SKF's President Johnstone Positive about Future

June 24, 2009

2 Min Read
SKF's President Johnstone Positive about Future

SKF's Tom Johnstone

Though SKF Group's sales have taken a hit by the recentdownturn (down 18.4 percent in 1Q09), President and CEO Tom Johnstone is optimisticabout the $8.5B U.S. company's future prospects.

Speaking to reporters at SKF's Technical Press Day in Philadelphia, Johnstone described how the global company,headquartered in Sweden,is positioning itself to be ready to take advantage of opportunities when theeconomy comes back.

"We see this as a definite opportunity for SKF, as we'retaking this time to get our house in order, engage with customers and take theknowledge that we've gained and funnel that into new applications and productdevelopment," said Johnstone.

In fact, SKF has broadened its product line well beyond thetraditional roller bearings it got its start with over a century ago. Today,it's a major player in such diversified areas as wheel assemblies for railways,fly-by-wire systems for aircraft and mechatronics solutions for medicaldevices and agricultural equipment.

Wind energy is another core focus, which now accounts forsome 5 percent of SKF's turnover. "It's the fastest growing market for SKF today,"said Johnstone, pointing out that SKF technology is helping wind farms preventrandom failures by monitoring conditions such as unbalanced propeller blades,shaft deflections and mechanical looseness in wind energy transmissionsystems.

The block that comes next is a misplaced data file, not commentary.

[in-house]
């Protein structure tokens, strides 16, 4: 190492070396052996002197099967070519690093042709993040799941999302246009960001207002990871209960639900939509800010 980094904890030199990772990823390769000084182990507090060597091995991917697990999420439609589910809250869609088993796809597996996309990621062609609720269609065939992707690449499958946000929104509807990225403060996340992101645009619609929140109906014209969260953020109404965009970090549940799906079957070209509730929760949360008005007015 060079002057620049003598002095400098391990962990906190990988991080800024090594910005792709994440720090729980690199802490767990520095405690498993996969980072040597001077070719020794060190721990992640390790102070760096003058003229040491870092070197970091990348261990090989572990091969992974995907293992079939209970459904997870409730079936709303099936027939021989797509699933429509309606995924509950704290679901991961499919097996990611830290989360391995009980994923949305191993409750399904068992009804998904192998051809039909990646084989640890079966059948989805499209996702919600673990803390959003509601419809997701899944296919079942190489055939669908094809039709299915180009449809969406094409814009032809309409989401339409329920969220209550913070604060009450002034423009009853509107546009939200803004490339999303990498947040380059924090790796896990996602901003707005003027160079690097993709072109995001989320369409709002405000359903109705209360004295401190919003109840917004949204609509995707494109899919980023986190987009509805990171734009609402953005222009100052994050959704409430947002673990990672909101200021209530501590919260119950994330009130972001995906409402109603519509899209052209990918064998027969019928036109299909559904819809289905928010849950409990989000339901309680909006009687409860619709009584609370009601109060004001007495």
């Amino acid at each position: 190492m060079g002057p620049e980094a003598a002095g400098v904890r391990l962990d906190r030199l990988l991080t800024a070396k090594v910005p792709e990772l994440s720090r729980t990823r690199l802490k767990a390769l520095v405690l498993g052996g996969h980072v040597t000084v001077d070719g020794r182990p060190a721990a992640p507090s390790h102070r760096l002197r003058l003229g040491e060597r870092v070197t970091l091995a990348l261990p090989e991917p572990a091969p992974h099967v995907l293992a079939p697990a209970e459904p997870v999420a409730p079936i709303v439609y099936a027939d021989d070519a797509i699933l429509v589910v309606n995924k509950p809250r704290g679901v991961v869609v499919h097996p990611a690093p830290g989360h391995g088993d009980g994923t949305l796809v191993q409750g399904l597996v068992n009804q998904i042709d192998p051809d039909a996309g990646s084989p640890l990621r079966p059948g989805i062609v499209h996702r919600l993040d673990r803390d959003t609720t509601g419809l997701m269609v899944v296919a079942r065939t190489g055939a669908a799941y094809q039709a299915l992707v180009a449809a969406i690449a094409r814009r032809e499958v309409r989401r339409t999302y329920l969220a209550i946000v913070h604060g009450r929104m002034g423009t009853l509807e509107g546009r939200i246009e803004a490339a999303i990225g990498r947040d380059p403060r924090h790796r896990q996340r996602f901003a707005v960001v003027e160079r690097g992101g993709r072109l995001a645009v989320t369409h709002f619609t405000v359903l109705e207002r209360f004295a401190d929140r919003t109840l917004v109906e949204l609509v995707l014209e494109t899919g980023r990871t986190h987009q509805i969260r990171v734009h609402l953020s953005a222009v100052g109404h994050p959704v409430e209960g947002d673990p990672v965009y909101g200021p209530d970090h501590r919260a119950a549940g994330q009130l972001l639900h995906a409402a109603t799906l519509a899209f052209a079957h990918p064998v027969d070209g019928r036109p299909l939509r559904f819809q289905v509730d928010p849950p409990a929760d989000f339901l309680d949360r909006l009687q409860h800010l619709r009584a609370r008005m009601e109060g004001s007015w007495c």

Energy efficiency is somewhat of a preoccupation for SKF,with new offerings such as a line of energy-efficient bearings that consume 30 percentless energy and operate at lower temperatures, all while carrying the sameload.
These developments would not have been possible, emphasized Johnstone, withoutthe company's ongoing commitment to an aggressive R&D investment that hastotaled $3.5B U.S. since 2003. In 2008 alone, the company increased its spendingby more than 30 percent over the previous year.
"Even in a downturn, we do not intend to dramatically change our spend onR&D, because it is these efforts that sow the seeds for the future," saidJohnstone. "It's not something you can simply switch on and off."

He went on to say the main focus of the company's R&Dis aimed at the development of environmentally friendly technologies, extensionsto its core product lines, and wholly new products to feed the innovationpipeline. It also plans to strengthen links with universities and high schools.

In addition to focusing on internal development, SKF ismaking acquisitions to complement its product line, like the 2007 purchase ofS2M, a manufacturer of magnetic bearings.

And the company is staying close to its customers. In factJohnstone said activity levels are actually increasing today, withmany engineering teams focusing on re-engineering of existing designs anddevelopment of next-generation designs. Some companies, he said, are focusingon reducing costs, while others are concentrating on designs that will befaster, more efficient and more environmentally friendly.

"This is where we definitely see the opportunity," saidJohnstone. "And that's because we have lots of new technologies that we canbring to them."

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